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Beautiful Fall in Colorado


10/16/11, La Garita, Co - It was a beautiful start to a few days off in Colorado.  As in many parts of the country, the fall foliage is beautiful and the air crisp and clear. After breakfast at the trading post, Sandy and I took a drive up into the mountains, where we enjoyed the scenery and had a picnic.

Amazingly enough, the sky in the background of this cottonwood tree really is the deep blue shown in the picture.

This is the view from the deck of the cabin, here on the Balloon Ranch, at 8,000 ft. elevation.


The lads are enjoying their downtime in the paddock behind the trading post. My good friends Bonnie and Jerry have been kind enough to keep a close eye on them while Iím working in Nebraska. Iíll have some pictures of them later.


At 9,000, the aspen still have most of their leaves and offer a bright splash of yellow against the spruce.

By Ponds

At 10,000 feet, the aspen have lost all their leaves.  There are no fly hatches, so the trout werenít coming to the surface in the beaver ponds below. But, a shrimp cocktail and cold beer lunch in such surroundings, really ainít too bad!

On our way back down to the ranch, we decided to stop and pick some pinion nuts. The cones on the trees are now fully open, but the ones on the south side have gone by, while the nuts on the north side of the trees are still good.  I included a few pictures of our nut gathering.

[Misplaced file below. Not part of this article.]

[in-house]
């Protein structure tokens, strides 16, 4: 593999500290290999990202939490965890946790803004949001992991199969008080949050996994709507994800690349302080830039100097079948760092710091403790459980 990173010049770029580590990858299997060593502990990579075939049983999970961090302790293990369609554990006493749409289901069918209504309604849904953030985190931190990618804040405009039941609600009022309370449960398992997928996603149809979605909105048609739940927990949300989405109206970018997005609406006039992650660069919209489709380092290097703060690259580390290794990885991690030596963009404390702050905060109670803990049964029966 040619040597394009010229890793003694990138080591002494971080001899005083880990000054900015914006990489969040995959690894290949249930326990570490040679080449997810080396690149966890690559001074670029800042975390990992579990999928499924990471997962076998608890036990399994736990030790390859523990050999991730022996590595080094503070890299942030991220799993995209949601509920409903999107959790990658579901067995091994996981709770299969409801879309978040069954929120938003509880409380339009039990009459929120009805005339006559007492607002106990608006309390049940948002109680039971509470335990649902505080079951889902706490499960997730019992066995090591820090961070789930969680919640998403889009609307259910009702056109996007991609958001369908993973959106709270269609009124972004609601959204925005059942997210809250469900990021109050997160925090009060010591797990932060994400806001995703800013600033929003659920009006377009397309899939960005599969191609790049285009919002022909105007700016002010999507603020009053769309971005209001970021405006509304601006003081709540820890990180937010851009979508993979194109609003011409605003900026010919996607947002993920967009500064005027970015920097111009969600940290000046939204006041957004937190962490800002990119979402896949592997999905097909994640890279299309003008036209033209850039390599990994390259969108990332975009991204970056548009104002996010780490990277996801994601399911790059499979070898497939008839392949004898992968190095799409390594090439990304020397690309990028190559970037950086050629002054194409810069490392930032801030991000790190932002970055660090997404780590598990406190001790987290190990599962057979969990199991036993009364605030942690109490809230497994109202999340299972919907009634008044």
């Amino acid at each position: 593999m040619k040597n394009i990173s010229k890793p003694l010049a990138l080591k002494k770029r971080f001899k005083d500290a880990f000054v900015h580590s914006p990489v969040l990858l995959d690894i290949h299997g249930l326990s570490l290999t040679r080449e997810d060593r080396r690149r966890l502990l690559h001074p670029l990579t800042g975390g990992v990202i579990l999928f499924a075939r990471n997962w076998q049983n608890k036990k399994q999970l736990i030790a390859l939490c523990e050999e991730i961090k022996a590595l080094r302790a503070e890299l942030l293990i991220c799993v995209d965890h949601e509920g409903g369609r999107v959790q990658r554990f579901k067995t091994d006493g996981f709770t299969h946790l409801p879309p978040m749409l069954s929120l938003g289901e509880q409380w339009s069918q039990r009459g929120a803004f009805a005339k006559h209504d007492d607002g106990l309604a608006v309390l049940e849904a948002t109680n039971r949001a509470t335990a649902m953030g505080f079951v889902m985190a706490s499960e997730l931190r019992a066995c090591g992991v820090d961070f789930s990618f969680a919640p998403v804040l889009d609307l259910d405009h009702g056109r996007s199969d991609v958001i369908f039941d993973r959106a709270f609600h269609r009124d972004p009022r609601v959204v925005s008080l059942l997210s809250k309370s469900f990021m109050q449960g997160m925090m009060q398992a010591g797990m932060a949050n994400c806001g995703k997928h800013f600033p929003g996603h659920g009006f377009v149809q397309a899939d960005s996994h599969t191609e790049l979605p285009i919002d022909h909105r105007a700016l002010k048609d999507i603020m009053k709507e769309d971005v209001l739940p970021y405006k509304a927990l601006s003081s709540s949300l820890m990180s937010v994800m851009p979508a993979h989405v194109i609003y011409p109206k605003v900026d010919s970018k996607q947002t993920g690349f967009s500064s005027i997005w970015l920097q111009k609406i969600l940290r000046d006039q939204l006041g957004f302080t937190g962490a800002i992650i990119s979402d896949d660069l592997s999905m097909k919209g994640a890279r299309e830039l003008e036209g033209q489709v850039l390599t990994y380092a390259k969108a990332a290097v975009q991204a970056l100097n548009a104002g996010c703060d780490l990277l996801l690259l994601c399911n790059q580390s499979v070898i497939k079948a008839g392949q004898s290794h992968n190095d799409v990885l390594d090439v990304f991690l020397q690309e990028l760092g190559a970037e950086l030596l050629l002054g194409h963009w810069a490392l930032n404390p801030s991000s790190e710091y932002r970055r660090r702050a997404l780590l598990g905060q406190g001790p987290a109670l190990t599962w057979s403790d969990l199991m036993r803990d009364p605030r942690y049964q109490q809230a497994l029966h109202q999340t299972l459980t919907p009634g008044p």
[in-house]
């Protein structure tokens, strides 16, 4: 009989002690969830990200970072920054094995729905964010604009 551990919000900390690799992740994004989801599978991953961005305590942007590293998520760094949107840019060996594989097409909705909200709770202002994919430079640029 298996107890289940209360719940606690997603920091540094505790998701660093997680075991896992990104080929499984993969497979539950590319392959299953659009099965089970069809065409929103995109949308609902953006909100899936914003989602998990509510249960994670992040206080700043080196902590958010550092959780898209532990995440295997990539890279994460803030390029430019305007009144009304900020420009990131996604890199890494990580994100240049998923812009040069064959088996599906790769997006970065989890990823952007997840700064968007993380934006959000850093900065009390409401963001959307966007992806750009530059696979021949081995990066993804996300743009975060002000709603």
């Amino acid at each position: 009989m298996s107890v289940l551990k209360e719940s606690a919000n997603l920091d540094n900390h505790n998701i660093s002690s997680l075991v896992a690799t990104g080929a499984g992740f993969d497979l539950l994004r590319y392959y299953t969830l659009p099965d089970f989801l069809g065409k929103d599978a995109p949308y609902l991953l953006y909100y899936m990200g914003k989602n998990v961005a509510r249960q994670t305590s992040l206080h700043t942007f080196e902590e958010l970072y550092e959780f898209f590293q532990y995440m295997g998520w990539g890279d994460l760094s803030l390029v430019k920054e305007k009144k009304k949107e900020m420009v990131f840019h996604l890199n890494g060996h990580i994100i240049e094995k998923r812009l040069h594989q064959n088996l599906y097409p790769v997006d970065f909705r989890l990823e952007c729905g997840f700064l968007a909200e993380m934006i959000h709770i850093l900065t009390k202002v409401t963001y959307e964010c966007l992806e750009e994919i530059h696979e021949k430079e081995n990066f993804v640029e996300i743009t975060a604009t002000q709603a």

Pinon Tree

In the Southwestern U.S., the pinion, along with itís companion tree the juniper, exist in a pretty wide belt of elevation below the tall pines.  Pinion nuts once provided one of the staple foods for Native Americans living in the area.

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In the fall, the pine cones burst open, revealing the nuts inside. The nuts have a very thin shell with a white, sweet kernel inside.

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A quicker way of gathering the nuts would be to spread a cloth under the trees and shake the branches.  Sandy is using the backup plan of gathering them by hand.  Afterwards, baby wipes come in handy, as the trees are fully of sticky pitch.

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Cow Traffic Jams are not uncommon in an open range state.  These folks just made a gather and their horses were tired, so we gave them a ride to get their truck and trailer. On a blog that I wrote this spring, I showed this same herd heading towards the mountains for summer grazing.  Now that itís fall, theyíre due for another walk back across the valley to their winter home.

Iíve got some chores to do for the next couple of days, but Iíll try and sneak in a little time for recreation.